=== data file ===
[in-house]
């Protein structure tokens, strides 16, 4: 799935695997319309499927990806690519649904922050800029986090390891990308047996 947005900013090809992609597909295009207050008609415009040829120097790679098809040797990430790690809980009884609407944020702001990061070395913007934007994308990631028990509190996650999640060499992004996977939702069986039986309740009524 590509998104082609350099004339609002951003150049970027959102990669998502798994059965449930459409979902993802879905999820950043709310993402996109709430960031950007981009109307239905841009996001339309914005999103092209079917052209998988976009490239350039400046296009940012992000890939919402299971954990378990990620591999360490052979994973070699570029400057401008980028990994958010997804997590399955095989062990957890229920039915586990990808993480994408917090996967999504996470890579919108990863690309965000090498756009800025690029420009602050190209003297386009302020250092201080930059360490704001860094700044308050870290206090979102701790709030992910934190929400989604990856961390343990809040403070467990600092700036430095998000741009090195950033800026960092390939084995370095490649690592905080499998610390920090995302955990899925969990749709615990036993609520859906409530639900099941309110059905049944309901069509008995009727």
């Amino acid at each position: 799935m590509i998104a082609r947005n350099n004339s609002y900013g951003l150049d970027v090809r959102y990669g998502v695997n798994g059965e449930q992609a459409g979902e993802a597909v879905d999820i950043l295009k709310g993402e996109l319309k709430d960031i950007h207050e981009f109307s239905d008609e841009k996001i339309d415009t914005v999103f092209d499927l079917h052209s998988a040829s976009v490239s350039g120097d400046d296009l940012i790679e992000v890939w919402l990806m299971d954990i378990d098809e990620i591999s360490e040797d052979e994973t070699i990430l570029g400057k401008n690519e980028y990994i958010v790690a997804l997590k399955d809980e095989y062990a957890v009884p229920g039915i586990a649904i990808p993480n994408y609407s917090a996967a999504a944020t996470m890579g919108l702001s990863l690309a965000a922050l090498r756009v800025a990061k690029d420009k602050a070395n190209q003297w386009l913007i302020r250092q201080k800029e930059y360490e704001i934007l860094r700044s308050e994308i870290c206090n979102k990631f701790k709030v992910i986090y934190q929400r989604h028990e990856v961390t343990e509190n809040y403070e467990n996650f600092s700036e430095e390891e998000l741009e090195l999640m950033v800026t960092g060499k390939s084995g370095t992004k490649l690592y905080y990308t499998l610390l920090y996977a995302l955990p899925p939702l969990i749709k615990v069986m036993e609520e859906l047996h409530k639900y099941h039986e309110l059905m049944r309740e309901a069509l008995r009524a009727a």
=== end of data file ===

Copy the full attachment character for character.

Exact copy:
[in-house]
């Protein structure tokens, strides 16, 4: 799935695997319309499927990806690519649904922050800029986090390891990308047996 947005900013090809992609597909295009207050008609415009040829120097790679098809040797990430790690809980009884609407944020702001990061070395913007934007994308990631028990509190996650999640060499992004996977939702069986039986309740009524 590509998104082609350099004339609002951003150049970027959102990669998502798994059965449930459409979902993802879905999820950043709310993402996109709430960031950007981009109307239905841009996001339309914005999103092209079917052209998988976009490239350039400046296009940012992000890939919402299971954990378990990620591999360490052979994973070699570029400057401008980028990994958010997804997590399955095989062990957890229920039915586990990808993480994408917090996967999504996470890579919108990863690309965000090498756009800025690029420009602050190209003297386009302020250092201080930059360490704001860094700044308050870290206090979102701790709030992910934190929400989604990856961390343990809040403070467990600092700036430095998000741009090195950033800026960092390939084995370095490649690592905080499998610390920090995302955990899925969990749709615990036993609520859906409530639900099941309110059905049944309901069509008995009727």
């Amino acid at each position: 799935m590509i998104a082609r947005n350099n004339s609002y900013g951003l150049d970027v090809r959102y990669g998502v695997n798994g059965e449930q992609a459409g979902e993802a597909v879905d999820i950043l295009k709310g993402e996109l319309k709430d960031i950007h207050e981009f109307s239905d008609e841009k996001i339309d415009t914005v999103f092209d499927l079917h052209s998988a040829s976009v490239s350039g120097d400046d296009l940012i790679e992000v890939w919402l990806m299971d954990i378990d098809e990620i591999s360490e040797d052979e994973t070699i990430l570029g400057k401008n690519e980028y990994i958010v790690a997804l997590k399955d809980e095989y062990a957890v009884p229920g039915i586990a649904i990808p993480n994408y609407s917090a996967a999504a944020t996470m890579g919108l702001s990863l690309a965000a922050l090498r756009v800025a990061k690029d420009k602050a070395n190209q003297w386009l913007i302020r250092q201080k800029e930059y360490e704001i934007l860094r700044s308050e994308i870290c206090n979102k990631f701790k709030v992910i986090y934190q929400r989604h028990e990856v961390t343990e509190n809040y403070e467990n996650f600092s700036e430095e390891e998000l741009e090195l999640m950033v800026t960092g060499k390939s084995g370095t992004k490649l690592y905080y990308t499998l610390l920090y996977a995302l955990p899925p939702l969990i749709k615990v069986m036993e609520e859906l047996h409530k639900y099941h039986e309110l059905m049944r309740e309901a069509l008995r009524a009727a």